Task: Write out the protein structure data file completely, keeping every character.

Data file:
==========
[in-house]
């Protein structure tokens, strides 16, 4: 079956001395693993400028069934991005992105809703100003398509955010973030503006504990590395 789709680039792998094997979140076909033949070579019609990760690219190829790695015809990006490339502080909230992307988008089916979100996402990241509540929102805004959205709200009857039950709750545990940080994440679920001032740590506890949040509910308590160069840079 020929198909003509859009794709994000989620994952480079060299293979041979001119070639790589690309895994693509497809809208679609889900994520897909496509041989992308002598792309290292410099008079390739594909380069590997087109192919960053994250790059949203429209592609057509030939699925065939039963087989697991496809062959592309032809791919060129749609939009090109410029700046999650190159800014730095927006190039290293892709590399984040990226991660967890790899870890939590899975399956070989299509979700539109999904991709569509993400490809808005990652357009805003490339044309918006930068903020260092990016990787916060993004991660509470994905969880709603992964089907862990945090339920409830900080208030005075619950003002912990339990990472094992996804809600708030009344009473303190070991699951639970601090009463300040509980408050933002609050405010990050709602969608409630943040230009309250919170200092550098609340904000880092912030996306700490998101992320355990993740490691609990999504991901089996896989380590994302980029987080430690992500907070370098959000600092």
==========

[in-house]
């Protein structure tokens, strides 16, 4: 079956001395693993400028069934991005992105809703100003398509955010973030503006504990590395 789709680039792998094997979140076909033949070579019609990760690219190829790695015809990006490339502080909230992307988008089916979100996402990241509540929102805004959205709200009857039950709750545990940080994440679920001032740590506890949040509910308590160069840079 020929198909003509859009794709994000989620994952480079060299293979041979001119070639790589690309895994693509497809809208679609889900994520897909496509041989992308002598792309290292410099008079390739594909380069590997087109192919960053994250790059949203429209592609057509030939699925065939039963087989697991496809062959592309032809791919060129749609939009090109410029700046999650190159800014730095927006190039290293892709590399984040990226991660967890790899870890939590899975399956070989299509979700539109999904991709569509993400490809808005990652357009805003490339044309918006930068903020260092990016990787916060993004991660509470994905969880709603992964089907862990945090339920409830900080208030005075619950003002912990339990990472094992996804809600708030009344009473303190070991699951639970601090009463300040509980408050933002609050405010990050709602969608409630943040230009309250919170200092550098609340904000880092912030996306700490998101992320355990993740490691609990999504991901089996896989380590994302980029987080430690992500907070370098959000600092």